Enter Feynman. In 1949, Feynman and his thesis advisor Wheeler published a paper on Electrodynamics, which lead according to his 1965 Nobel lecture directly to the discovery of the Feynman Path Integral. The basic idea is simple and pleasing. Ditch the field concept and work with a delayed action-at-a-distant force. The field emerges as a kind of accounting ledger used to keep track of past motions. In an offhand comment Jaynes (page 3) described the idea thus:
… the Wheeler-Feynman electrodynamics, in which the EM field is not considered a “real” physical entity in itself, but only a kind of information storage device invented by us. That is, the present EM field is a “sufficient statistic” which merely summarizes all the information about past motion of charges that is relevant for predicting their future motion.
Which hints there may be deeper connections between statistics and classical physics than currently known. Feynman ran into one problem though. To make it work, he had to use the average of the advanced and retarded potentials. The retarded potentials have never been a problem since they use past locations of charges, but the advanced potentials depend on future locations.
The usual strategy for dealing with these causality issues is to avoid advanced potentials entirely. Unable to do that easily, Feynman found another solution. In the section “The Paradox of Advanced Actions”, Feynman presents his solution to the problem:
Advanced actions appear to conflict both with experience and with elementary notions of causality. Experience refers not to the simple case of two charges, however, but to a universe containing a very large number of particles. In the limiting case of a universe in which all electromagnetic disturbances are ultimately absorbed it may be shown that the advanced fields combine in such a way as to make it appear – except for the phenomenon of radiative reaction – that each particle generates only the usual and well-verified retarded field. It is only necessary to make the natural postulate that we live in such a completely absorbing universe to escape the apparent contradiction between and advanced potentials and observation.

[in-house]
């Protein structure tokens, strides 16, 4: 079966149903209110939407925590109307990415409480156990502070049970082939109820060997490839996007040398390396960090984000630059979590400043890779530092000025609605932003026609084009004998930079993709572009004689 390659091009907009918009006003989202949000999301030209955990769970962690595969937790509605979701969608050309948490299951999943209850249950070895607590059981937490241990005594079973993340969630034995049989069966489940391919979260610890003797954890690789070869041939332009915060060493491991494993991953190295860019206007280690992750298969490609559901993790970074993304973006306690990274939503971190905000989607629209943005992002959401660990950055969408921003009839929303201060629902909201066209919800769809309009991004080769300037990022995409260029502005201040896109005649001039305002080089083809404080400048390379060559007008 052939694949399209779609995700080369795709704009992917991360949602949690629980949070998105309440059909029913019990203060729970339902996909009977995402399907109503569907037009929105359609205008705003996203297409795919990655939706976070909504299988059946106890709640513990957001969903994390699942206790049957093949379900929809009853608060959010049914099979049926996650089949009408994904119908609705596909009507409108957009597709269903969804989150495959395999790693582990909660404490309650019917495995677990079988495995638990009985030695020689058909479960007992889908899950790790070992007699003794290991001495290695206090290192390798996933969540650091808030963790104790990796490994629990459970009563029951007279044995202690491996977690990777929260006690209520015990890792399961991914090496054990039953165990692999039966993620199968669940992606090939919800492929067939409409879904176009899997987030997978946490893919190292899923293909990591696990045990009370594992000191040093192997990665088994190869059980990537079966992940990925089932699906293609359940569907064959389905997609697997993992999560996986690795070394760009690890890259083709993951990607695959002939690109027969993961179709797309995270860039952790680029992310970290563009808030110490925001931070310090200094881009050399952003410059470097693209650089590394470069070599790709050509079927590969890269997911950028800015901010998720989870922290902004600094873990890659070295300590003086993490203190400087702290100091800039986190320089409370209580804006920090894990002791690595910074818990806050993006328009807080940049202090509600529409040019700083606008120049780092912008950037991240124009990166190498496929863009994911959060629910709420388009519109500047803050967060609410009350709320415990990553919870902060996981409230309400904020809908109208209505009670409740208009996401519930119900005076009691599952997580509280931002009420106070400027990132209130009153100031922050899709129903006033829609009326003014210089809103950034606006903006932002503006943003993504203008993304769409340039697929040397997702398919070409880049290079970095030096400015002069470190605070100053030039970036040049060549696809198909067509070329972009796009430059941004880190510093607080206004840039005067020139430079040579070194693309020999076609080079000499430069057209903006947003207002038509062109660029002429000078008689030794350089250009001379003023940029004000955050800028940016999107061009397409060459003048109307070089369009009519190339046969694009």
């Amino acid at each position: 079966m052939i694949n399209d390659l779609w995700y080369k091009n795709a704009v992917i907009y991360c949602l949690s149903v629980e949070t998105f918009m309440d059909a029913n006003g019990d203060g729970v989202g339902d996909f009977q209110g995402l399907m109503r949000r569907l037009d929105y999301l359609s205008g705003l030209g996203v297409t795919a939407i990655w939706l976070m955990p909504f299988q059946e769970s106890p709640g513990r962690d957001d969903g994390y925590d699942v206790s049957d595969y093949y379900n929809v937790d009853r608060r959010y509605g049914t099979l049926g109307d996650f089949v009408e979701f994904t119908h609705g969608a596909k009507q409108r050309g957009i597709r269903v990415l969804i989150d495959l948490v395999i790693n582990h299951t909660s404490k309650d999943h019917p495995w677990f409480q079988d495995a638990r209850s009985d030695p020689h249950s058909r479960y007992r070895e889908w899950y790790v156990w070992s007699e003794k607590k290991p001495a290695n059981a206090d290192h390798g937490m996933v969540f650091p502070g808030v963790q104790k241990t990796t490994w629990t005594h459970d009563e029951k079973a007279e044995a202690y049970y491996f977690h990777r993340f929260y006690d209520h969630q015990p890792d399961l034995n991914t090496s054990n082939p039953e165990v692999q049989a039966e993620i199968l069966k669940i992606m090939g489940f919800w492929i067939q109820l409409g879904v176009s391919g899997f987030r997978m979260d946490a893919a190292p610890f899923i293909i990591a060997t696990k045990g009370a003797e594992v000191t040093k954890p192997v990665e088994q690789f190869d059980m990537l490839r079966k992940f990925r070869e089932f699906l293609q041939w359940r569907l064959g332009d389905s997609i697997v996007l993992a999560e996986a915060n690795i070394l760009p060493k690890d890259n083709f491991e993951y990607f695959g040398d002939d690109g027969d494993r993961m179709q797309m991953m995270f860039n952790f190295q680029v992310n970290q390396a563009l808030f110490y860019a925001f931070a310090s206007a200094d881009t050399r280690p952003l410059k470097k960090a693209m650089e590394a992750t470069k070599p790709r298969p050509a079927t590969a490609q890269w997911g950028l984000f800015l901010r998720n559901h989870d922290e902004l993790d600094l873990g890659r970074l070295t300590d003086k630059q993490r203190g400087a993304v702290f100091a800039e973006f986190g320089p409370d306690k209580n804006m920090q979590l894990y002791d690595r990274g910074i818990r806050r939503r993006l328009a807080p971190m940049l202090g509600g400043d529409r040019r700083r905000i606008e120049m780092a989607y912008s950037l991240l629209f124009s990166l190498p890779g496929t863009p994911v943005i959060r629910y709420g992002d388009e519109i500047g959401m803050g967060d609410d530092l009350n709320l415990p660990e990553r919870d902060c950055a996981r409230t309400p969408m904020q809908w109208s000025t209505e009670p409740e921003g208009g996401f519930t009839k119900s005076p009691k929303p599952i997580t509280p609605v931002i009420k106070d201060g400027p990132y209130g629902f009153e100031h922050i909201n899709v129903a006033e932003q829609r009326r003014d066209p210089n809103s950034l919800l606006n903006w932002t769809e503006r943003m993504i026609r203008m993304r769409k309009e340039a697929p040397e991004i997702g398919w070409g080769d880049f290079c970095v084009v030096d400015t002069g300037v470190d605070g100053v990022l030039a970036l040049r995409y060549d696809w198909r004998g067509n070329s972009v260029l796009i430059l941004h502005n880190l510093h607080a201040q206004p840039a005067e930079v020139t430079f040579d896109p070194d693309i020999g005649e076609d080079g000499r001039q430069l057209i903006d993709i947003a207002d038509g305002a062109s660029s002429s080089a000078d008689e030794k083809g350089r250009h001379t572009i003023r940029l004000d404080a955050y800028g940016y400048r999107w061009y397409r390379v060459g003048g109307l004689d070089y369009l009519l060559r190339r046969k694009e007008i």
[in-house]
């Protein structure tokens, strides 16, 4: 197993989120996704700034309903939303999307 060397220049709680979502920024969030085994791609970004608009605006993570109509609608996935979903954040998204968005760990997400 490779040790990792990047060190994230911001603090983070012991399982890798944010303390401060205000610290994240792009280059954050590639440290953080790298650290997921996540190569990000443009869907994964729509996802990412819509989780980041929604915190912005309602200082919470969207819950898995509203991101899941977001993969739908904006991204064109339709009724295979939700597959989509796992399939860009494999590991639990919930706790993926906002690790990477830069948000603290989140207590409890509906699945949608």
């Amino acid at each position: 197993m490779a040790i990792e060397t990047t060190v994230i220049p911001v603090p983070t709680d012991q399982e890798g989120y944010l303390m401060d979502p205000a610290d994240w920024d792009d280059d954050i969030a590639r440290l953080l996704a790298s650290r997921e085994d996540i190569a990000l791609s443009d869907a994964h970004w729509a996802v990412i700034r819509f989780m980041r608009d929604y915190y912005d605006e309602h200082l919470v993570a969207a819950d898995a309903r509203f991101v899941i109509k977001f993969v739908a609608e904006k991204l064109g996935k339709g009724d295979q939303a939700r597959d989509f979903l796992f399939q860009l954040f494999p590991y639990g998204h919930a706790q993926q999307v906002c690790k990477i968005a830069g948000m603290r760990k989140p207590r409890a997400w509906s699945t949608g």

It’s a plausible assumption given that when looking at the night sky our eyes absorb light some of which was emitted millions of years ago. Here again though is the notion that the local physics we see is warped by our interaction with the fixed stars.
So what do present day Physicists say about all this?
I don’t know. There could be thousands of papers on the subject and I haven’t read one of them. I doubt it’s favorable though. If someone had observed say micro changes in local physics due to the non-uniform distribution of the fixed stars, then we’d probably have heard about it.
Still, it’s a simple old idea that never quite goes away. And it would not only explain why the gravitation mass equals the inertial mass , but also why the angular velocity of our rotation with respect to the fixed stars is the same as the earth’s rotation with respect to inertial frames . By the way, the current experimental tolerances [Ref 2,3] for these differences are:
(1) Die Erfüllbarkeit der Relativitätsforderung in der klassischen Mechanik
Annalen der Physik, (4), 77, (1925), 325-336
(2) P.W. Worden and C. W. F. Everitt. Resource letter GI-1: gravity and inertia.
American Journal of Physics, 50:494-500, 1982
(3) L. I. Schiff. Observational basis of Mach’s principle.
Reviews of Modern Physics, 36:510-511, 1964
(4) See especially Relational Mechanics